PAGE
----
Nearly everyone on planet earth has a hard time with change.  Think about this it.  For every major change in your life, what kind of pressure did life have to put onto you to make you willing to change?  Sometimes a job gets so stifling that you finally make the big change to find something else.  Sometimes our health goes downhill so dramatically that we finally start making dietary/exercise changes or finally go and see a doctor.  Sometimes relationships become so unhealthy that we finally confront someone, walk away, or decide to talk to a therapist.  In each of these situations, it becomes blatantly obvious that change is necessary, but even so, it take much time to work up the courage to take the step toward change.

I think that this is sometimes because nostalgia is so strong.  There are things that should remain the same.  The traditions & celebrations that we enjoy with our families bring much needed stability to us and for those coming after us, down through the generations.  If we change careers every year or two, the lack of continuity can be harmful for the financial health of those who depend on us. Change is not always a good thing.  Sometimes perseverance & an old fashioned “stick-to-it” attitude is the best option for our situation.

Growing old is a sticky spot to find ourselves in.  On the one hand, our families often look to us to be the long-term glue that holds the past & present together.  As we age, we notice that they look to us for cues as to when we should say grace at the table & when we open gifts.  Our children & grandchildren start calling to ask about special recipes that we make at the holidays.  And often, it seems, that just as they are becoming nostalgic about the traditions we've held dear for years, we're finding that we need to move on and change in new ways.

Because our children & grandchildren are growing older, we might finally feel the freedom to do some of the things that we didn't think that we could before.  Maybe, for some, that means traveling during holidays.  Maybe it means that you've decided you're going to get healthy mentally &/or physically & it brings repercussions in your family life.  Maybe it's something as simple as saying “no” when you really do not want to do something.  So how do you determine when things need to change & when things should remain the same for the sake of stability?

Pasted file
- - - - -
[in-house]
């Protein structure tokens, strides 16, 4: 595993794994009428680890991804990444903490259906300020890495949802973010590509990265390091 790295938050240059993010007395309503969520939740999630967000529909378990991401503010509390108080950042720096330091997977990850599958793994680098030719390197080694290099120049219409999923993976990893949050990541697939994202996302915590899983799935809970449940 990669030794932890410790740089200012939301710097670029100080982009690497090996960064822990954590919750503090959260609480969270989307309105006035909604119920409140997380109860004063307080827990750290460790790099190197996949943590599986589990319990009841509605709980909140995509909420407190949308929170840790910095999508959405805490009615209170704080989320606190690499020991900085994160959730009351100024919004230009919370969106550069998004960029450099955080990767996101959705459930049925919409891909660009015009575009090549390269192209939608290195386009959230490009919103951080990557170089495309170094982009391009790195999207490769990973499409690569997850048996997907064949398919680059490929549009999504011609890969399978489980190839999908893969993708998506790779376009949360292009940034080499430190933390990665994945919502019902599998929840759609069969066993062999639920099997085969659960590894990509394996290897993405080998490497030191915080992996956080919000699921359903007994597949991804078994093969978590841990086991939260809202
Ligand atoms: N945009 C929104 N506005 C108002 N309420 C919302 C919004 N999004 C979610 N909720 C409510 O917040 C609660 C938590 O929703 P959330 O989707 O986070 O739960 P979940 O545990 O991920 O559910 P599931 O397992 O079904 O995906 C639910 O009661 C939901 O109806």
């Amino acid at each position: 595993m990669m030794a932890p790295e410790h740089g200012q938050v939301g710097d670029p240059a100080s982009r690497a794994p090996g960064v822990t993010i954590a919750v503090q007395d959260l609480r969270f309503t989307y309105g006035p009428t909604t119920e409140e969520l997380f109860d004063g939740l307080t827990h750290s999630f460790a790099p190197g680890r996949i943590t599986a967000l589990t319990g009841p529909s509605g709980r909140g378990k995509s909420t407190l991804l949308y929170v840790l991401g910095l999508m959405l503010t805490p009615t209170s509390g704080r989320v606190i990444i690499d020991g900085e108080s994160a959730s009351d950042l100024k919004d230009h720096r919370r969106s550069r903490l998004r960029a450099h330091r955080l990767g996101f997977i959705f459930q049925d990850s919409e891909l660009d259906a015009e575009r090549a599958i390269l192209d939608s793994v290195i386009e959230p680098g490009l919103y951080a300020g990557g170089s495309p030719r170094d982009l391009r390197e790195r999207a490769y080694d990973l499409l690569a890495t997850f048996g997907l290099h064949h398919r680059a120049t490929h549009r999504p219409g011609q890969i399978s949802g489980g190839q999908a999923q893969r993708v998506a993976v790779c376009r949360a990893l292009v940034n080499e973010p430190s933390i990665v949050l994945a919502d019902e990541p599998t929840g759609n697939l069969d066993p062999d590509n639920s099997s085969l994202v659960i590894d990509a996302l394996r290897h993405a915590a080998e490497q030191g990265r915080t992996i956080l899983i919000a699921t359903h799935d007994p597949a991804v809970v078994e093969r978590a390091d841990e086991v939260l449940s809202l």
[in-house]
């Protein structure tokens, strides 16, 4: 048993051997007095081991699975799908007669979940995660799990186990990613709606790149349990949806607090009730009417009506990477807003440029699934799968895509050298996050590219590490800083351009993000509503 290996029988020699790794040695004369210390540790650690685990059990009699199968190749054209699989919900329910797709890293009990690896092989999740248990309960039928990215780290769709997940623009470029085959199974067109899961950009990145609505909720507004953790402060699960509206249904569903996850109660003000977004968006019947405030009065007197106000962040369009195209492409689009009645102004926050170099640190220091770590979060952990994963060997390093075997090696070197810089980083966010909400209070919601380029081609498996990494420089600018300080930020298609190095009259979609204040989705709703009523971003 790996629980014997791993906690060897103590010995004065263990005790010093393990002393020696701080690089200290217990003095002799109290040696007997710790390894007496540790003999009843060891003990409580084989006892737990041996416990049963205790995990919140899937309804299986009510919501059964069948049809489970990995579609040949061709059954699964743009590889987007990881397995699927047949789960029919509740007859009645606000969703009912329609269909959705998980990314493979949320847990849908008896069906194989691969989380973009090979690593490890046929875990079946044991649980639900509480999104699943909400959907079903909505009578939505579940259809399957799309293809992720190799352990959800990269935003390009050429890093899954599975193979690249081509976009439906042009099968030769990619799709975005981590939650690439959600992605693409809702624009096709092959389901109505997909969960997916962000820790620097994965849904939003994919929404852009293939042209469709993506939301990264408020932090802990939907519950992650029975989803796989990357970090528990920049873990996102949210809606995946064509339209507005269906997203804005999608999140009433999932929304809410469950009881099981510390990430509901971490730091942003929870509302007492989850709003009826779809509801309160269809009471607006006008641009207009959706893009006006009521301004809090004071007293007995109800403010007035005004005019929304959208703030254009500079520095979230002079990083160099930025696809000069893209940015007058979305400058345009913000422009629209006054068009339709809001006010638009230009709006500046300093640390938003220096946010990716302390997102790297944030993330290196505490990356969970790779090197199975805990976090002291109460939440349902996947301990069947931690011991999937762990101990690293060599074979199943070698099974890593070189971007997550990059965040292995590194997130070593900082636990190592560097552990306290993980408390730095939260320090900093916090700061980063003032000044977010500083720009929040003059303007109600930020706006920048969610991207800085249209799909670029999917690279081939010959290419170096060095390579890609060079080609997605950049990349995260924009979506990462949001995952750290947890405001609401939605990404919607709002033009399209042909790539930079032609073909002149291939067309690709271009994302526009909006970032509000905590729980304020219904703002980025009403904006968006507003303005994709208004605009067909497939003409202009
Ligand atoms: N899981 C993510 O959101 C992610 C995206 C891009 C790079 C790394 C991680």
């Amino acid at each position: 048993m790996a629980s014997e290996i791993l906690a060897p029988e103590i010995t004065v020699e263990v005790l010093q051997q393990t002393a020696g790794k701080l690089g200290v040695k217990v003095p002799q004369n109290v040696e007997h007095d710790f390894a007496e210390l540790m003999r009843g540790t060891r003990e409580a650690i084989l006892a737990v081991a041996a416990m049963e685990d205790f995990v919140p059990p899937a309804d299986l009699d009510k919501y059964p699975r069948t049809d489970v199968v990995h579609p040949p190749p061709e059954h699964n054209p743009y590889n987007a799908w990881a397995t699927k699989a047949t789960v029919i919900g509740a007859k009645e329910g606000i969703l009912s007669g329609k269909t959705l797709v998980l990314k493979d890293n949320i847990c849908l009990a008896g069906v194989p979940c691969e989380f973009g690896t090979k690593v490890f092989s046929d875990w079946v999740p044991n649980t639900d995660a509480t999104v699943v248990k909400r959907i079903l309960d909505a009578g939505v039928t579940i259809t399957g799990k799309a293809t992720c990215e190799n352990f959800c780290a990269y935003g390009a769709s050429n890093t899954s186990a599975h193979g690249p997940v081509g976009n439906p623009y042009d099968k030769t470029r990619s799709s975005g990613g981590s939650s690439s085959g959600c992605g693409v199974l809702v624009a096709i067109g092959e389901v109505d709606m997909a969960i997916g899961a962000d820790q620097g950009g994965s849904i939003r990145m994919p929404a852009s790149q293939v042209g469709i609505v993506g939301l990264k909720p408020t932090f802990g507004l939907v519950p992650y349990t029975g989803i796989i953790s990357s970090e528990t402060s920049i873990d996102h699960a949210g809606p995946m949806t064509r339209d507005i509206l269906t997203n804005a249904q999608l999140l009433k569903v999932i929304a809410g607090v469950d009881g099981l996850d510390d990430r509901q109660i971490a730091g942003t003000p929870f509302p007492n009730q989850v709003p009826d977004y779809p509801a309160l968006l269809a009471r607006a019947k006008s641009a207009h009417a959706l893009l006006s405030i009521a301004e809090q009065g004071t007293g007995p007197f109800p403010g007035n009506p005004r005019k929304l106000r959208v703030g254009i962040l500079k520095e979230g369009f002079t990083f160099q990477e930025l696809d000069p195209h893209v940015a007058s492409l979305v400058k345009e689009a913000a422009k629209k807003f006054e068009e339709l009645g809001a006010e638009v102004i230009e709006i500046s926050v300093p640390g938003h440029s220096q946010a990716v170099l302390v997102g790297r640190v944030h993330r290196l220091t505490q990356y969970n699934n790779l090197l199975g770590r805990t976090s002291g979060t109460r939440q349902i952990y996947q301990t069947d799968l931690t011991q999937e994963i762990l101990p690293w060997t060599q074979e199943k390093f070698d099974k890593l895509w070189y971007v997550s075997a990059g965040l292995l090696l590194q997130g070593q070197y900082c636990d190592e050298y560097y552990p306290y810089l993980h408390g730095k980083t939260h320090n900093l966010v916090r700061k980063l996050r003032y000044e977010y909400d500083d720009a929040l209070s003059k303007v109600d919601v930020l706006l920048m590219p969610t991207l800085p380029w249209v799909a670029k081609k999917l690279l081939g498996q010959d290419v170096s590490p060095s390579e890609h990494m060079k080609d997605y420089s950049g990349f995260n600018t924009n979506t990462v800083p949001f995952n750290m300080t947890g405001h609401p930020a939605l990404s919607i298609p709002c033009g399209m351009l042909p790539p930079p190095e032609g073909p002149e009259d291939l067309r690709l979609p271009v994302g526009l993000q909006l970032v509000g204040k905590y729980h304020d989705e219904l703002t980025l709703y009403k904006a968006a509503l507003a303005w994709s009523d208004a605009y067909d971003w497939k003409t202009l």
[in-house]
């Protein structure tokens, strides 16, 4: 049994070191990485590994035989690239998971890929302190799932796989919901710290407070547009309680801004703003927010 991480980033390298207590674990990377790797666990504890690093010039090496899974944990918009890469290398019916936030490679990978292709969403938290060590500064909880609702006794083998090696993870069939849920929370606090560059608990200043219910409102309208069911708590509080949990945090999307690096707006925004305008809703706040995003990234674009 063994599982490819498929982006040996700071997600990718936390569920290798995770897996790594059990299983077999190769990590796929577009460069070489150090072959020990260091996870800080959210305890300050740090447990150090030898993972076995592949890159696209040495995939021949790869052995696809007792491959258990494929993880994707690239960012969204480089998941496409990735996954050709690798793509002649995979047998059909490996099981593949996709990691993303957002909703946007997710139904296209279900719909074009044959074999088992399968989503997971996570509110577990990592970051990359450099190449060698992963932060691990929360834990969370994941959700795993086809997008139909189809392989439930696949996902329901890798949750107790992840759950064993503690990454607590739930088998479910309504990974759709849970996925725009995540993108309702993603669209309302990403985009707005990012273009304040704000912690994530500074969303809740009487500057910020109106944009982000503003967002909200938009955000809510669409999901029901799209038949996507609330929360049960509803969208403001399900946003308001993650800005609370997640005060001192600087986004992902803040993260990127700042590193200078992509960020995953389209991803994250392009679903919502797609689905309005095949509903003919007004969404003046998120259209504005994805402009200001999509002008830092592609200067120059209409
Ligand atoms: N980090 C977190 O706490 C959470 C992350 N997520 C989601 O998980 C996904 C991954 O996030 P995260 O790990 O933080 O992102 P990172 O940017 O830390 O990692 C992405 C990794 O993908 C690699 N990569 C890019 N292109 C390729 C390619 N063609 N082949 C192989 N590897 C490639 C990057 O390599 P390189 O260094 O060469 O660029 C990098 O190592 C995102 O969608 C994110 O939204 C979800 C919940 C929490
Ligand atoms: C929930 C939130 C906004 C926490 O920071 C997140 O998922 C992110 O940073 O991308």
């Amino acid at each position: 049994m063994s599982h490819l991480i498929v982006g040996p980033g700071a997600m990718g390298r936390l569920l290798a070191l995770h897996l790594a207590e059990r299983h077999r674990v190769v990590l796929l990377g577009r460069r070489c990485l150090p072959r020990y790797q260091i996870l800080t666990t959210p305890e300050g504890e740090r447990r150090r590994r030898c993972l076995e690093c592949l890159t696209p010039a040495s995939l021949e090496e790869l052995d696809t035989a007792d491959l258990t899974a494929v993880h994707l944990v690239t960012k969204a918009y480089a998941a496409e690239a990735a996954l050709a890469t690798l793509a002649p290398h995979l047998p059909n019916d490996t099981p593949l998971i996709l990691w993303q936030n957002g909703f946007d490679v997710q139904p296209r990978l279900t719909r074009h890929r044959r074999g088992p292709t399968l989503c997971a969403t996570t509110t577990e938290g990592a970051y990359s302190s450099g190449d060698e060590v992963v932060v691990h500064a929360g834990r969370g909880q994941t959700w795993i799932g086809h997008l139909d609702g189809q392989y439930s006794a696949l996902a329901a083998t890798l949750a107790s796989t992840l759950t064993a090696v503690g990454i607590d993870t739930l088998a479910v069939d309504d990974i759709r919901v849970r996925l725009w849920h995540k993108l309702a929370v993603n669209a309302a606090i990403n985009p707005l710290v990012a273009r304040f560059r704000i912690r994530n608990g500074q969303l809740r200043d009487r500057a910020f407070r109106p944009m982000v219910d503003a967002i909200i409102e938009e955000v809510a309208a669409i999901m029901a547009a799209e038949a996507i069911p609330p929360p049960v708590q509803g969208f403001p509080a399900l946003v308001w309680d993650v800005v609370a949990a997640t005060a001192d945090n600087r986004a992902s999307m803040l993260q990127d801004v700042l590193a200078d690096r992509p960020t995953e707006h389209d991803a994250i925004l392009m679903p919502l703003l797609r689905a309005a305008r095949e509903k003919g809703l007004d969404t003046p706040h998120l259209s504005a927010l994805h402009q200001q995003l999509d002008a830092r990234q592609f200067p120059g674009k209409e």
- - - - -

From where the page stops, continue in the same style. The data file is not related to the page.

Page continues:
1. Consider yourself & others. Is the change that you propose something that is for the ULTIMATE health & well-being of you & the others involved?  Notice I did not ask if it would FEEL like it was for their ultimate good.  Oftentimes unexpected change does not feel fantastic.  Examine your motives, then talk openly & honestly to the others that will be involved & move forward.  If it is an extreme situation, or if there are addictions involved, seek counsel from a professional as you move forward. You may need their support in days to come.
  2. Consider the children involved. Very young ones do not need to deal with adult issues that are going on.  Do your best to ensure that their worlds remain as stable as possible even if changes are required.  Figure out how you can carry on a semblance of normalcy through the change & help them to have good memories.
  3. Keep important traditions. Determine which traditions are important to you & others you care about & keep them up.  When there are huge changes (as in living situations) it can be difficult. If, for instance, you're moving to an assisted living community, but Thanksgiving has always been held at your house, work through where that celebration will now be held.  You can keep the tradition while changing the venue.  It may feel awkward at first, but you'll find a new normal to work from very quickly.
  4. In everything, show love. Whether you decide that nostalgia or change is the way to handle a situation, be sure to emphasize that you love the other people that will be involved in the decision. When people are sure of your love it will make even difficult things go much more smoothly.